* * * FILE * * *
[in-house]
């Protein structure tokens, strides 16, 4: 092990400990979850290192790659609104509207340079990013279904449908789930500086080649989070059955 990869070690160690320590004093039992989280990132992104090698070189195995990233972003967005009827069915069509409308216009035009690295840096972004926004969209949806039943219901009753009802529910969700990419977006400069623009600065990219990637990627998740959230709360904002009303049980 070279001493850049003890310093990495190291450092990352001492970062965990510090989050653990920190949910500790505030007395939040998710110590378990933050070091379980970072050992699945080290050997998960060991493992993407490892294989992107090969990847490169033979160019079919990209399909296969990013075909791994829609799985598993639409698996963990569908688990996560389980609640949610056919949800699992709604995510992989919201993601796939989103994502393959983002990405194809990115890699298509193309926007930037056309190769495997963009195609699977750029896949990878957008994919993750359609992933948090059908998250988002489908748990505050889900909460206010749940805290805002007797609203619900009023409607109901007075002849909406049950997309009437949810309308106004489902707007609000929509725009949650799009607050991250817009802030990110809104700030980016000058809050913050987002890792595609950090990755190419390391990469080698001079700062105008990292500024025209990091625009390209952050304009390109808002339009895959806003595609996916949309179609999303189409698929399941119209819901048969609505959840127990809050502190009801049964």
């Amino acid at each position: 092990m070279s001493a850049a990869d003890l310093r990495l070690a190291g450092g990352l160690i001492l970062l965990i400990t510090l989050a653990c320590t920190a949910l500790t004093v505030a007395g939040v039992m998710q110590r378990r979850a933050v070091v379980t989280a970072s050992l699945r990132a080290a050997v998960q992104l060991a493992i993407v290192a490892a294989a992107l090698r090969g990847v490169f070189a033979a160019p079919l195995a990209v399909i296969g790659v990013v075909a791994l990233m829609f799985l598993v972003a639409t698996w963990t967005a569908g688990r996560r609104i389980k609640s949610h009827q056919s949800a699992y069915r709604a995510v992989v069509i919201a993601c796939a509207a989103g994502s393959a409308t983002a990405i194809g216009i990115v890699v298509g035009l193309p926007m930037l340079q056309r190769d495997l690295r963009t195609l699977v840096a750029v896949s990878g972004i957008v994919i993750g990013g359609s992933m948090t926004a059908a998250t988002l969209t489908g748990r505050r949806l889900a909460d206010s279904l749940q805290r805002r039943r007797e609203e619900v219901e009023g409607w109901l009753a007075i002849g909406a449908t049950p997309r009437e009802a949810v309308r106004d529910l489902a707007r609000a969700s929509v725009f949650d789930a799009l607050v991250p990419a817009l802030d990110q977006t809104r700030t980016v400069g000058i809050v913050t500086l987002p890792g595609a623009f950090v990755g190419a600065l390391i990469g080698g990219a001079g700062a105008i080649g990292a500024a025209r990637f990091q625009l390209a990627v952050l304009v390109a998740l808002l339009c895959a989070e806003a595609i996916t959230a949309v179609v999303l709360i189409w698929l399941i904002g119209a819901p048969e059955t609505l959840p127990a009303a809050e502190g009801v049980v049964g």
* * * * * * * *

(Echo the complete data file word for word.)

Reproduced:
[in-house]
């Protein structure tokens, strides 16, 4: 092990400990979850290192790659609104509207340079990013279904449908789930500086080649989070059955 990869070690160690320590004093039992989280990132992104090698070189195995990233972003967005009827069915069509409308216009035009690295840096972004926004969209949806039943219901009753009802529910969700990419977006400069623009600065990219990637990627998740959230709360904002009303049980 070279001493850049003890310093990495190291450092990352001492970062965990510090989050653990920190949910500790505030007395939040998710110590378990933050070091379980970072050992699945080290050997998960060991493992993407490892294989992107090969990847490169033979160019079919990209399909296969990013075909791994829609799985598993639409698996963990569908688990996560389980609640949610056919949800699992709604995510992989919201993601796939989103994502393959983002990405194809990115890699298509193309926007930037056309190769495997963009195609699977750029896949990878957008994919993750359609992933948090059908998250988002489908748990505050889900909460206010749940805290805002007797609203619900009023409607109901007075002849909406049950997309009437949810309308106004489902707007609000929509725009949650799009607050991250817009802030990110809104700030980016000058809050913050987002890792595609950090990755190419390391990469080698001079700062105008990292500024025209990091625009390209952050304009390109808002339009895959806003595609996916949309179609999303189409698929399941119209819901048969609505959840127990809050502190009801049964």
């Amino acid at each position: 092990m070279s001493a850049a990869d003890l310093r990495l070690a190291g450092g990352l160690i001492l970062l965990i400990t510090l989050a653990c320590t920190a949910l500790t004093v505030a007395g939040v039992m998710q110590r378990r979850a933050v070091v379980t989280a970072s050992l699945r990132a080290a050997v998960q992104l060991a493992i993407v290192a490892a294989a992107l090698r090969g990847v490169f070189a033979a160019p079919l195995a990209v399909i296969g790659v990013v075909a791994l990233m829609f799985l598993v972003a639409t698996w963990t967005a569908g688990r996560r609104i389980k609640s949610h009827q056919s949800a699992y069915r709604a995510v992989v069509i919201a993601c796939a509207a989103g994502s393959a409308t983002a990405i194809g216009i990115v890699v298509g035009l193309p926007m930037l340079q056309r190769d495997l690295r963009t195609l699977v840096a750029v896949s990878g972004i957008v994919i993750g990013g359609s992933m948090t926004a059908a998250t988002l969209t489908g748990r505050r949806l889900a909460d206010s279904l749940q805290r805002r039943r007797e609203e619900v219901e009023g409607w109901l009753a007075i002849g909406a449908t049950p997309r009437e009802a949810v309308r106004d529910l489902a707007r609000a969700s929509v725009f949650d789930a799009l607050v991250p990419a817009l802030d990110q977006t809104r700030t980016v400069g000058i809050v913050t500086l987002p890792g595609a623009f950090v990755g190419a600065l390391i990469g080698g990219a001079g700062a105008i080649g990292a500024a025209r990637f990091q625009l390209a990627v952050l304009v390109a998740l808002l339009c895959a989070e806003a595609i996916t959230a949309v179609v999303l709360i189409w698929l399941i904002g119209a819901p048969e059955t609505l959840p127990a009303a809050e502190g009801v049980v049964g």